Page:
In a speech to the Dallas Regional Chamber of Commerce on Wednesday, Federal Reserve Chairman Ben Bernanke said that while the U.S. economy is operating well below its potential, it is stabilizing.
“If economic conditions improve, as I expect, we should see increased optimism among consumers and greater willingness on the part of banks to lend, which in turn should aid the recovery,” Bernanke said.
The Fed chairman, whose remarks are closely followed around the globe, also said he sees signs that economic growth following the nation’s worst financial crisis in several decades will be “sufficient to slowly reduce the unemployment rate over the coming year.” He noted however, that employment and housing remains a headwind.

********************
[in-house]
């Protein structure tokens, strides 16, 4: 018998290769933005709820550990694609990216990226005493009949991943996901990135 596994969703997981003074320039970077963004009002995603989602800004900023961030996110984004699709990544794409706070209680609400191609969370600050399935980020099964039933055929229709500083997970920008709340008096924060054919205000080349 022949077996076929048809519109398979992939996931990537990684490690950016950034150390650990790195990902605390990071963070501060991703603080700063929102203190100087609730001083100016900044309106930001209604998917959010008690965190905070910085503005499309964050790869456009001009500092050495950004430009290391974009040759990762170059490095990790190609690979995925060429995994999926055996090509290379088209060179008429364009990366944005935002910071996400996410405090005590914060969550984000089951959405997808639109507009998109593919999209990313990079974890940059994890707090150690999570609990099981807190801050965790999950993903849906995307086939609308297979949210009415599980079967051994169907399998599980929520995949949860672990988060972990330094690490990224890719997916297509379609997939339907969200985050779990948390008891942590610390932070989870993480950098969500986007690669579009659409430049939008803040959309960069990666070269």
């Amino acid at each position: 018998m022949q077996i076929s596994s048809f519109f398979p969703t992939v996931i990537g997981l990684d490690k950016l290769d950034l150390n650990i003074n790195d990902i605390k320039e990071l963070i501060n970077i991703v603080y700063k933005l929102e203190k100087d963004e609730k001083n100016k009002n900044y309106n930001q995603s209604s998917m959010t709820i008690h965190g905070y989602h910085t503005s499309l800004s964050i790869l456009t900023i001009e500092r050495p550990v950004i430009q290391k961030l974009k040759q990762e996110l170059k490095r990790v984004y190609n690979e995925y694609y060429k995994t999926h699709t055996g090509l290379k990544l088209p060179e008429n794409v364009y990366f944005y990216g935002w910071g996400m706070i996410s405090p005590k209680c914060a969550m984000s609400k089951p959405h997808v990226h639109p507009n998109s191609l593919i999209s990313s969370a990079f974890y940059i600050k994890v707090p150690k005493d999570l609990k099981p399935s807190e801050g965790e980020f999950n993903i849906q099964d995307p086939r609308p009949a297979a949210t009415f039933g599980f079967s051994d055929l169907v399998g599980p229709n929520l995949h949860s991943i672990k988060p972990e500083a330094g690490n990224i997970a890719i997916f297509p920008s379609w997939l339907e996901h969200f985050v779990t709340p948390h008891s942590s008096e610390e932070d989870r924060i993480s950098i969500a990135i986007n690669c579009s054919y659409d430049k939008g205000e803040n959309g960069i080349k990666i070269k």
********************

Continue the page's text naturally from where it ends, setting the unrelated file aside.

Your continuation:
“The unemployment rate has edged off its recent peak, but at 9.7 percent, it is still close to its highest level since the early 1980s. Although layoffs have eased in recent months, hiring remains very weak”, he said. “More than 40 percent of the unemployed have been out of work six months or longer, nearly double the share of a year ago. I am particularly concerned about that statistic, because long spells of unemployment erode skills and lower the longer-term income and employment prospects of these workers”.
In the short-term, Bernanke said, he also sees weakness in the housing market and commercial real estate.
“Notwithstanding the progress that I’ve noted, critical challenges–both near term and longer term–remain. We have yet to see evidence of a sustained recovery in the housing market. Mortgage delinquencies for both subprime and prime loans continue to rise as do foreclosures. The commercial real estate sector remains troubled, which is a concern for communities and for banks holding commercial real estate loans.”
According to Mr. Bernanke, “for the near term, inflation appears to be well controlled.”